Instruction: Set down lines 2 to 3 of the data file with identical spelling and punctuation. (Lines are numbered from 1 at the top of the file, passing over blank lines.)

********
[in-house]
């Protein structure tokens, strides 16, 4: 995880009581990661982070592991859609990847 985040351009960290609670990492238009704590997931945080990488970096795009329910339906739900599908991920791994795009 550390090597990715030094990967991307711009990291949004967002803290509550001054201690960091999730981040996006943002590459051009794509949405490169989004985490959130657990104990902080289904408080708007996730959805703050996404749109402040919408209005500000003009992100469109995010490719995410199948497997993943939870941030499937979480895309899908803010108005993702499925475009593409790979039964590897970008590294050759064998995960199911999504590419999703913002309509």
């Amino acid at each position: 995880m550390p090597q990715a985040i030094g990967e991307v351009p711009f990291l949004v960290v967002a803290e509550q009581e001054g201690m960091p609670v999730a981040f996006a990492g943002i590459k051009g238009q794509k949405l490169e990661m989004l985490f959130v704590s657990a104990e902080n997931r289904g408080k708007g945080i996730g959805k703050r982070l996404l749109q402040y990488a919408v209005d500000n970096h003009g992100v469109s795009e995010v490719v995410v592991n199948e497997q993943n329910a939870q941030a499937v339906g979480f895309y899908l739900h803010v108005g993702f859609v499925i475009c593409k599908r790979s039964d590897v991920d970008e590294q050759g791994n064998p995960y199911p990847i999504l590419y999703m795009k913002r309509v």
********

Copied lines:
């Protein structure tokens, strides 16, 4: 995880009581990661982070592991859609990847 985040351009960290609670990492238009704590997931945080990488970096795009329910339906739900599908991920791994795009 550390090597990715030094990967991307711009990291949004967002803290509550001054201690960091999730981040996006943002590459051009794509949405490169989004985490959130657990104990902080289904408080708007996730959805703050996404749109402040919408209005500000003009992100469109995010490719995410199948497997993943939870941030499937979480895309899908803010108005993702499925475009593409790979039964590897970008590294050759064998995960199911999504590419999703913002309509």
């Amino acid at each position: 995880m550390p090597q990715a985040i030094g990967e991307v351009p711009f990291l949004v960290v967002a803290e509550q009581e001054g201690m960091p609670v999730a981040f996006a990492g943002i590459k051009g238009q794509k949405l490169e990661m989004l985490f959130v704590s657990a104990e902080n997931r289904g408080k708007g945080i996730g959805k703050r982070l996404l749109q402040y990488a919408v209005d500000n970096h003009g992100v469109s795009e995010v490719v995410v592991n199948e497997q993943n329910a939870q941030a499937v339906g979480f895309y899908l739900h803010v108005g993702f859609v499925i475009c593409k599908r790979s039964d590897v991920d970008e590294q050759g791994n064998p995960y199911p990847i999504l590419y999703m795009k913002r309509v």